5.8 A Test of Normality 171
5.9 Probability Models Commonly Used in Reliability Theory 175
5.9.1 The Lognormal Distribution 176
5.9.2 The Exponential Distribution 180
5.9.3 The Gamma Distribution 184
5.9.4 The Weibull Distribution 187
5.10 A Case Study 191
5.11 Using JMP 192
Review Practice Problems 192
Chapter 6  Distribution of Functions of Random Variables 199
6.1 Introduction 200
6.2 Distribution Functions of Two Random Variables 200
6.2.1 Case of Two Discrete Random Variables 200
6.2.2 Case of Two Continuous Random Variables 202
6.2.3 The Mean Value and Variance of Functions of Two Random Variables 204
6.2.4 Conditional Distributions 206
6.2.5 Correlation between Two Random Variables 208
6.2.6 Bivariate Normal Distribution 211
6.3 Extension to Several Random Variables 214
6.4 The MomentGenerating Function Revisited 214
Review Practice Problems 218
Chapter 7  Sampling Distributions 223
7.1 Random Sampling 224
7.1.1 Random Sampling from an Infinite Population 224
7.1.2 Random Sampling from a Finite Population 225
7.2 The Sampling Distribution of the Mean 228
7.2.1 Normal Sampled Population 228
7.2.2 Nonnormal Sampled Population 228
7.2.3 The Central Limit Theorem 228
7.3 Sampling from a Normal Population 234
7.3.1 The ChiSquare Distribution 234
7.3.2 The Student tDistribution 240
7.3.3 Snedecor’s FDistribution 244
7.4 Order Statistics 247
7.5 Using JMP 247
Review Practice Problems 247
Chapter 8  Estimation of Population Parameters 251
8.1 Introduction 252
8.2 Point Estimators for the Population Mean and Variance 252
8.2.1 Properties of Point Estimators 253
8.2.2 Methods of Finding Point Estimators 256
8.3 Interval Estimators for the Mean m of a Normal Population 262
8.3.1 s2 Known 262
8.3.2 s2 Unknown 264
8.3.3 Sample Size Is Large 266
8.4 Interval Estimators for the Difference of Means of Two Normal Populations 272
8.4.1 Variances Are Known 272
8.4.2 Variances Are Unknown 273
8.5 Interval Estimators for the Variance of a Normal Population 280
8.6 Interval Estimator for the Ratio of Variances of Two Normal Populations 284
8.7 Point and Interval Estimators for the Parameters of Binomial Populations 288
8.7.1 One Binomial Population 288
8.7.2 Two Binomial Populations 290
8.8 Determination of Sample Size 294
8.8.1 One Population Mean 294
8.8.2 Difference of Two Population Means 295
8.8.3 One Population Proportion 296
8.8.4 Difference of Two Population Proportions 296
8.9 Some Supplemental Information 298
8.10 A Case Study 298
8.11 Using JMP 299
Review Practice Problems 299
Chapter 9  Hypothesis Testing 307
9.1 Introduction 308
9.2 Basic Concepts of Testing a Statistical Hypothesis 308
9.2.1 Hypothesis Formulation 308
9.2.2 Risk Assessment 310
9.3 Tests Concerning the Mean of a Normal Population Having Known Variance 312
9.3.1 Case of a OneTail (LeftSided) Test 312
9.3.2 Case of a OneTail (RightSided) Test 316
9.3.3 Case of a TwoTail Test 317
9.4 Tests Concerning the Mean of a Normal Population Having Unknown Variance 324
9.4.1 Case of a LeftTail Test 324
9.4.2 Case of a RightTail Test 326
9.4.3 The TwoTail Case 326
9.5 Large Sample Theory 330
9.6 Tests Concerning the Difference of Means of Two Populations Having Distributions with Known Variances 332
9.6.1 The LeftTail Test 332
9.6.2 The RightTail Test 333
9.6.3 The TwoTail Test 334
9.7 Tests Concerning the Difference of Means of Two Populations Having Normal Distributions with Unknown Variances 339
9.7.1 Two Population Variances Are Equal 339
9.7.2 Two Population Variances Are Unequal 342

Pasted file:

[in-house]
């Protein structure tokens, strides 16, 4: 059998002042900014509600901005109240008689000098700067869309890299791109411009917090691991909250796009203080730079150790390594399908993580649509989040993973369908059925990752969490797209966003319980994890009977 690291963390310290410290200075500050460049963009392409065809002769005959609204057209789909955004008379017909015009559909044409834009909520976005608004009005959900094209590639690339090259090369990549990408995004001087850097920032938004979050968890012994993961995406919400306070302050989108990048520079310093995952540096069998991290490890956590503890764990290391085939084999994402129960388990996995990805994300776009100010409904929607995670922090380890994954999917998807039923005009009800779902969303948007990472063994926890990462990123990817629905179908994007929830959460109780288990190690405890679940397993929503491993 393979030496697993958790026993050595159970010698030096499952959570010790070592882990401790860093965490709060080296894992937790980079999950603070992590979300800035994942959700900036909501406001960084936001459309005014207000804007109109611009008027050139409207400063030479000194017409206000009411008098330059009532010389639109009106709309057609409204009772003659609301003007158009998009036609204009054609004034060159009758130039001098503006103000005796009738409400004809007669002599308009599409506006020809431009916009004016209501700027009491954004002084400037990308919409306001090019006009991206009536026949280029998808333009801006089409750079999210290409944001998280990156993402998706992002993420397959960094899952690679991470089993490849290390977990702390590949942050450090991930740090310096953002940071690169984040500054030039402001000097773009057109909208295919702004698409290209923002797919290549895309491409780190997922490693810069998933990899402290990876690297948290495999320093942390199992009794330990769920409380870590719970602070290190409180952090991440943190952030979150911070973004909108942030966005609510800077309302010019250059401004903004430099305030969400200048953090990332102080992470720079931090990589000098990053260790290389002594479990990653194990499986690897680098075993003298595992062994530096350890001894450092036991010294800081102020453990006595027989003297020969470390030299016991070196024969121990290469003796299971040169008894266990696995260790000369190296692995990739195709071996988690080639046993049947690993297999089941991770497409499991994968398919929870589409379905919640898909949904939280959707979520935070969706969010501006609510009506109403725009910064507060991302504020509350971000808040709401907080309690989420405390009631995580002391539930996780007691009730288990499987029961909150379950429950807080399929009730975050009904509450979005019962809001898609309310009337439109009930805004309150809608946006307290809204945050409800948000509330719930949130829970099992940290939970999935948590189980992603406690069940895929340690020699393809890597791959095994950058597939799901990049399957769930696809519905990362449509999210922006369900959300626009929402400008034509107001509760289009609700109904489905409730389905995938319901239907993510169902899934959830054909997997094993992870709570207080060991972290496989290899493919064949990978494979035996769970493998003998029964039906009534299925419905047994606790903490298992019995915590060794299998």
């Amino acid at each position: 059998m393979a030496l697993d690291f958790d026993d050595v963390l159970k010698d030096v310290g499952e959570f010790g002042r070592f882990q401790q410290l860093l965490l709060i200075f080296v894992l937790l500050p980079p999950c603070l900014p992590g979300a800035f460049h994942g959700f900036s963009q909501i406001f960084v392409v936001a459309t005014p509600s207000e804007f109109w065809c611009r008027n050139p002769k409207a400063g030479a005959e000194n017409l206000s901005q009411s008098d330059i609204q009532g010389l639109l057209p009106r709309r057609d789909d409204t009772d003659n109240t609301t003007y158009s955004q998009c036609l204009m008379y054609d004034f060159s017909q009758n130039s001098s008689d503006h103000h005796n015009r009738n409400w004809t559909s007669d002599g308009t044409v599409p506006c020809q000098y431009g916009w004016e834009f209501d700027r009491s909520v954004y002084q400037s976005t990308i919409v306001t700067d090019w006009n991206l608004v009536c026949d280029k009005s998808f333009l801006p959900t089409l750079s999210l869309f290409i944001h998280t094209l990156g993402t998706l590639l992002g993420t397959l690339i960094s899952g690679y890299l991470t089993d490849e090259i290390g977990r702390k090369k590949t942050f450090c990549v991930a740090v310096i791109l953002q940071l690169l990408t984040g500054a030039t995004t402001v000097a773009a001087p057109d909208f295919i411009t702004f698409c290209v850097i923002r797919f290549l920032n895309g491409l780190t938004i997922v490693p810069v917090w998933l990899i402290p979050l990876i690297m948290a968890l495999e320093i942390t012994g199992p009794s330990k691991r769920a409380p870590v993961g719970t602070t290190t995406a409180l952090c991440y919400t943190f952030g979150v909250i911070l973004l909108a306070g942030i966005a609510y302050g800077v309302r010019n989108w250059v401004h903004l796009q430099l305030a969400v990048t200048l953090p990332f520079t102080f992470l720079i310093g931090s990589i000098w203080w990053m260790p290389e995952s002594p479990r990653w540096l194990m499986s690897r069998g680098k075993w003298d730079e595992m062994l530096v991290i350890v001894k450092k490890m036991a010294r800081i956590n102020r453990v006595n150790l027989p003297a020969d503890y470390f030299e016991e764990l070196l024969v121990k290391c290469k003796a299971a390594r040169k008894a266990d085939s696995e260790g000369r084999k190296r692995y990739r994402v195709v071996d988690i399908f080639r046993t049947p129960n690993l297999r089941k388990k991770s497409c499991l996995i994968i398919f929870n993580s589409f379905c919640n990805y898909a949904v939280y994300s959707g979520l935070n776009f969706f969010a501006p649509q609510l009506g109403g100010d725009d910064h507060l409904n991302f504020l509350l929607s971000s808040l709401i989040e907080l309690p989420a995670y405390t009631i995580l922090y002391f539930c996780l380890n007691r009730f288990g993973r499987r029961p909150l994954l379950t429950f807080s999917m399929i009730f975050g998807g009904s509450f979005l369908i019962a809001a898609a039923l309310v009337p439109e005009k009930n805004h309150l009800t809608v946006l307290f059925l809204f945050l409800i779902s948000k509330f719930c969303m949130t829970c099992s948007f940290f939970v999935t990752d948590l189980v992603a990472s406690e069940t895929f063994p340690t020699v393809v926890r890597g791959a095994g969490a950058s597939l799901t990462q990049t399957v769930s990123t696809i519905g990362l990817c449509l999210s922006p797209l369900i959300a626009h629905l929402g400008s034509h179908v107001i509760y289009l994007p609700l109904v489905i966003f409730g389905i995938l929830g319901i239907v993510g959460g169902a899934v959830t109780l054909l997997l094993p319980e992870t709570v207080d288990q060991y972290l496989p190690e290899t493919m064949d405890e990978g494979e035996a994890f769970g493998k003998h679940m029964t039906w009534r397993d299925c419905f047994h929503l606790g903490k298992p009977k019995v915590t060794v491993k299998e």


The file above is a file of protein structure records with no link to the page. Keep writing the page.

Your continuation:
9.7.3 The Paired tTest 344
9.8 Testing Population Proportions 349
9.8.1 Test Concerning One Population Proportion 349
9.8.2 Test Concerning the Difference between Two Population Proportions 351
9.9 Tests Concerning the Variance of a Normal Population 355
9.10 Tests Concerning the Ratio of Variances of Two Normal Populations 358
9.11 Testing of Statistical Hypotheses Using Confidence Intervals 362
9.12 Sequential Tests of Hypotheses 367
9.12.1 A OneTail Sequential Testing Procedure 367
9.12.2 A TwoTail Sequential Testing Procedure 371
9.13 Case Studies 374
9.14 Using JMP 375
Review Practice Problems 375
PART II
Chapter 10  Elements of Reliability Theory 389
10.1 The Reliability Function 390
10.1.1 The Hazard Rate Function 391
10.1.2 Employing the Hazard Function 398
10.2 Estimation: Exponential Distribution 399
10.3 Hypothesis Testing: Exponential Distribution 406
10.4 Estimation: Weibull Distribution 407
10.5 Case Studies 414
10.6 Using JMP 416
Review Practice Problems 416
Chapter 11  Statistical Quality Control—Phase I Control Charts 419
11.1 Basic Concepts of Quality and Its Benefits 420
11.2 What a Process Is and Some Valuable Tools 420
11.2.1 Check Sheet 422
11.2.2 Pareto Chart 422
11.2.3 CauseandEffect (Fishbone or Ishikawa) Diagram 425
11.2.4 Defect Concentration Diagram 427
11.3 Common and Assignable Causes 427
11.3.1 Process Evaluation 427
11.3.2 Action on the Process 428
11.3.3 Action on Output 428
11.3.4 Variation 428
11.4 Control Charts 429
11.4.1 Preparation for Use of Control Charts 430
11.4.2 Benefits of a Control Chart 431
11.4.3 Control Limits Versus Specification Limits 433
11.5 Control Charts for Variables 434
11.5.1 Shewhart X and R Control Charts 434
11.5.2 Shewhart X and R Control Charts When Process Mean m and Process Standard Deviation s Are Known 440
11.5.3 Shewhart X and S Control Charts 441
11.6 Control Charts for Attributes 448
11.6.1 The p Chart: Control Chart for the Fraction of Nonconforming Units 449
11.6.2 The p Chart: Control Chart for the Fraction Nonconforming with Variable Sample Sizes 454
11.6.3 The np Control Chart: Control Chart for the Number of Nonconforming Units 456
11.6.4 The c Control Chart 458
11.6.5 The u Control Chart 461
11.7 Process Capability 468
11.8 Case Studies 470
11.9 Using JMP 472
Review Practice Problems 472
Chapter 12  Statistical Quality Control—Phase II Control Charts 479
12.1 Introduction 480
12.2 Basic Concepts of CUSUM Control Chart 480
12.3 Designing a CUSUM Control Chart 483
12.3.1 TwoSided CUSUM Control Chart Using a Numerical Procedure 484
12.3.2 The Fast Initial Response (FIR) Feature for CUSUM Control Chart 489
12.3.3 The Combined Shewhart–CUSUM Control Chart 492